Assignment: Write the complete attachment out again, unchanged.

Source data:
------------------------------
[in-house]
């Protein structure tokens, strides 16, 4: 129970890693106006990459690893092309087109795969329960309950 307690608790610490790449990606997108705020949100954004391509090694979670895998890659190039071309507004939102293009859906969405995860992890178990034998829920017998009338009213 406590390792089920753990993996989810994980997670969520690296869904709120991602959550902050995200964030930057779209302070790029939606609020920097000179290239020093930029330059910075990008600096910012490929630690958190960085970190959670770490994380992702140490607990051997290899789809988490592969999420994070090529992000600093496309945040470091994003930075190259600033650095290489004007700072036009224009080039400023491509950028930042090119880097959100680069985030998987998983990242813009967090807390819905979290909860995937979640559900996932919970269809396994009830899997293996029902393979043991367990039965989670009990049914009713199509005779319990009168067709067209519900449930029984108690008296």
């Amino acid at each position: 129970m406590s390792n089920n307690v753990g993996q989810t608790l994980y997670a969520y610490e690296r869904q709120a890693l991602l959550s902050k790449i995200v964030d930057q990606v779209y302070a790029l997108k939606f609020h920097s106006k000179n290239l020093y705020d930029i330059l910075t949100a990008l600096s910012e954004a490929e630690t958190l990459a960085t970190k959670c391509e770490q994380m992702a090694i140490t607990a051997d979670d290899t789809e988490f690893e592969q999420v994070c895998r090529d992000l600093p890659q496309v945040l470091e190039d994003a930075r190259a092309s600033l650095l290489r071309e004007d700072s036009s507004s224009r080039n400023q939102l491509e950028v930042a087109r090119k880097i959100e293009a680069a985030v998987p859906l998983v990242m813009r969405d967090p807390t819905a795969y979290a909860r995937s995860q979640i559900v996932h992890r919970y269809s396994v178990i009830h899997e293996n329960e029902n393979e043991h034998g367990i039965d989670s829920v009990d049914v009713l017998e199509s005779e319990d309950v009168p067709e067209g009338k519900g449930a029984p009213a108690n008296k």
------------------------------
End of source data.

[in-house]
């Protein structure tokens, strides 16, 4: 129970890693106006990459690893092309087109795969329960309950 307690608790610490790449990606997108705020949100954004391509090694979670895998890659190039071309507004939102293009859906969405995860992890178990034998829920017998009338009213 406590390792089920753990993996989810994980997670969520690296869904709120991602959550902050995200964030930057779209302070790029939606609020920097000179290239020093930029330059910075990008600096910012490929630690958190960085970190959670770490994380992702140490607990051997290899789809988490592969999420994070090529992000600093496309945040470091994003930075190259600033650095290489004007700072036009224009080039400023491509950028930042090119880097959100680069985030998987998983990242813009967090807390819905979290909860995937979640559900996932919970269809396994009830899997293996029902393979043991367990039965989670009990049914009713199509005779319990009168067709067209519900449930029984108690008296």
């Amino acid at each position: 129970m406590s390792n089920n307690v753990g993996q989810t608790l994980y997670a969520y610490e690296r869904q709120a890693l991602l959550s902050k790449i995200v964030d930057q990606v779209y302070a790029l997108k939606f609020h920097s106006k000179n290239l020093y705020d930029i330059l910075t949100a990008l600096s910012e954004a490929e630690t958190l990459a960085t970190k959670c391509e770490q994380m992702a090694i140490t607990a051997d979670d290899t789809e988490f690893e592969q999420v994070c895998r090529d992000l600093p890659q496309v945040l470091e190039d994003a930075r190259a092309s600033l650095l290489r071309e004007d700072s036009s507004s224009r080039n400023q939102l491509e950028v930042a087109r090119k880097i959100e293009a680069a985030v998987p859906l998983v990242m813009r969405d967090p807390t819905a795969y979290a909860r995937s995860q979640i559900v996932h992890r919970y269809s396994v178990i009830h899997e293996n329960e029902n393979e043991h034998g367990i039965d989670s829920v009990d049914v009713l017998e199509s005779e319990d309950v009168p067709e067209g009338k519900g449930a029984p009213a108690n008296k």